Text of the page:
February 2, 2000



(If you missed last week's Part One, click here to read it first!)

When we left you last week, you were wondering -- I hope -- just how the illusion of the man-in-the-box could have been accomplished before such learned and numerous audiences who were captivated and deceived by the demonstration. Read on.

Please study the illustrations just above. The shaded outline indicates where the concealed operator was located at various stages of the "examination" presentation of the Chess Automaton. The operator was always toward the back of the box, away from the audience, as shown in the first drawing. The wide drawer at the bottom contained the chess-pieces as well as several boxes containing other minor "props." I consider this to be one of the most ingenious bits of misdirection that Kempelen came up with -- from the point of view of a magician. Had the drawer been empty, the spectators could have begun to wonder why it was there the first place.

At the point in the examination routine where we left you, all the doors were re-closed and re-locked, the drawer being the last thing to be replaced, after the contents had been removed. The spectators had every reason to believe that they had been shown the entire inside of the box, and indeed they had -- but not all at one time. The illustrations will clearly show how the figure inside was able to move and maneuver so as not to be glimpsed during the carefully thought-out procedure described above.

The occupant, at the beginning of the examination routine, was seriously uncomfortable. He had to be squeezed into the volume between the level of the top of the drawer (there was doubtless a partial shelf there upon which he perched for the brief time at the beginning) and the actual table-top. He could not occupy the drawer space because it was filled with the props. However, when the front drawer had been opened -- and left open -- he could lower himself into that now-empty space. Remember, that was the first move the operator made, which we now see was done to relieve the discomfort of the occupant. Simply leaning forward at that point, he was entirely concealed within the center and right portions of the chest, and the space left by the drawer. The first drawing, above, shows this situation, and how it appeared when the front left door was opened.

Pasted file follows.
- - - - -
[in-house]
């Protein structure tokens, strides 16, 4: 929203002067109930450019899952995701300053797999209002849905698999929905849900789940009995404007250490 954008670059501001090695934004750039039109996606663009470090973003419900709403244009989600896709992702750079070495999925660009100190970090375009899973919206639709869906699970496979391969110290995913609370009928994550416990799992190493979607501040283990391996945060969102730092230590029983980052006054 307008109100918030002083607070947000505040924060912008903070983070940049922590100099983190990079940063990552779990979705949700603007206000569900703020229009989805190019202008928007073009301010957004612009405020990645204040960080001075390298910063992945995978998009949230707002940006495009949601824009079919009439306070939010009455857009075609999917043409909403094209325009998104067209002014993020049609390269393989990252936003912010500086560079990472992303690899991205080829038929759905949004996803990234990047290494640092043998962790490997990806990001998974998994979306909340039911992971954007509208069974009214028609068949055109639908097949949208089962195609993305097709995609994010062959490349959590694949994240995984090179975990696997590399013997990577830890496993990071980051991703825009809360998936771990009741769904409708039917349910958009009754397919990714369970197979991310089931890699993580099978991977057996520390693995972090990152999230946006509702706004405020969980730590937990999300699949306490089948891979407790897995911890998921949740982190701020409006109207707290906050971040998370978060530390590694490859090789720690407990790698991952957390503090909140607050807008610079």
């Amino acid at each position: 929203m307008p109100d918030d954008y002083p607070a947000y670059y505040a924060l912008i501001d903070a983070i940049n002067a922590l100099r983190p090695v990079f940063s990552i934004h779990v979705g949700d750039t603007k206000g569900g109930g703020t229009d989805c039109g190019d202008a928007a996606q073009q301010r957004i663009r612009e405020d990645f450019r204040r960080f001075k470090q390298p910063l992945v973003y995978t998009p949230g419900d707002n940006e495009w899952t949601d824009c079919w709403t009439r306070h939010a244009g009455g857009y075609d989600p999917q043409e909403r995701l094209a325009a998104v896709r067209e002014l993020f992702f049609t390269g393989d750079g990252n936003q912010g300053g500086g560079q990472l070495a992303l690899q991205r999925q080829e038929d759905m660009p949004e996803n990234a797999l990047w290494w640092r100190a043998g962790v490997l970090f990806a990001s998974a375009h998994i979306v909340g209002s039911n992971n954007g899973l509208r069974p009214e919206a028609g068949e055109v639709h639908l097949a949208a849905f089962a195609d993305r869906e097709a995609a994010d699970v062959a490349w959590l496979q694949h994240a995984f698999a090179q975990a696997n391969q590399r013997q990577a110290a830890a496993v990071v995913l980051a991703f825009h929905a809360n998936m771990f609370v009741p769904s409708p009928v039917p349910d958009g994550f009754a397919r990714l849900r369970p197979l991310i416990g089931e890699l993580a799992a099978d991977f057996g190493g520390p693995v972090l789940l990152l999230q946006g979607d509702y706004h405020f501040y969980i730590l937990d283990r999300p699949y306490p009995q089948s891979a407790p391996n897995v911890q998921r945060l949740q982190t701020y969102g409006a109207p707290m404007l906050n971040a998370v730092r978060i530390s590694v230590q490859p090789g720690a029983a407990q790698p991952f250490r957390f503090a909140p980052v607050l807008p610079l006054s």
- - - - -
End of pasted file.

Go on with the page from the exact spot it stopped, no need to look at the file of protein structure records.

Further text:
When both the front and back doors of the left-hand compartment were opened, the spectators became satisfied that that portion was empty except for the mechanism. The candle-light proved that. The mechanism that they saw did not go very far back, occupying only about one-third of the front volume of the left-hand compartment. Then, the back door having been closed, the occupant could place an opaque partition (a dark cloth, perhaps) behind the cogs and wheels and now have plenty of room for the upper part of his body. He would lean back into that volume as the center and right hand doors -- the front ones first, then the back doors -- would now be thrown open.

I'm sure it's becoming plain to my readers how the rest of it went. With the five doors and the drawer opened, the spectators would see completely through the center and right hand compartments, even if the chest were turned around, as it would be at that point. The robes covering the "Turk" figure would be raised to reveal nothing there but more mechanism. Turned to face front again, the machine only had to have its doors closed, and the occupant would be able to raise himself up so that he occupied all three compartments -- though only in the back two-thirds of the volume -- and the drawer would be closed. Once that was done, he would lower himself again, and would have the additional volume of the now-empty drawer to use for his lower body.

Though the Turk figure had much mechanism inside it, there was room for the concealed occupant to then insert his head and shoulders up into the lower part of the figure. There, perhaps through slits or some sort of see-through fabric, he would be able to view the chess board. The left arm of the figure was an ingenious construction whereby the fingers could be opened over a chosen chess-piece, then closed and the arm raised, after which the chosen piece would be placed where needed. Et le voilą!

Kempelen prove himself braver than we might think when he actually sold his invention to Frederick the Great, King of Prussia! Of course he had to reveal the secret to the purchaser, who was not at all amused at how he'd been duped. Frederick considered the machine useless -- which is not difficult to understand -- and threw it into a basement room somewhere in Berlin, where it languished for some years.

The inventor died in 1804, and a man named Maelzel eventually purchased and took over the operation of the Chess Automaton, making several improvements among which were that the occupant of the box had a magnetic sensing apparatus which enabled him to tell what pieces had been moved on the board without his directly viewing them, as his predecessors had done. Maelzel had inside the chest a miniature chess board with pegged pieces, so that the player could duplicate the game seen outside, and work out the appropriate moves. A small bellows and vibrating reed, a sort of artificial speaking mechanism, was incorporated whereby the operator could signal "check!" by forcing air through a tube. The approximation of the word "check" was said to lack clarity.... This new owner of the Automaton was an inventor himself, as Kempelen had been. He had to his credit a clever music metronome and several other machines. He created for himself a number of other "performing" devices that worked along with the famous Automaton, and on tour he did very well financially for himself.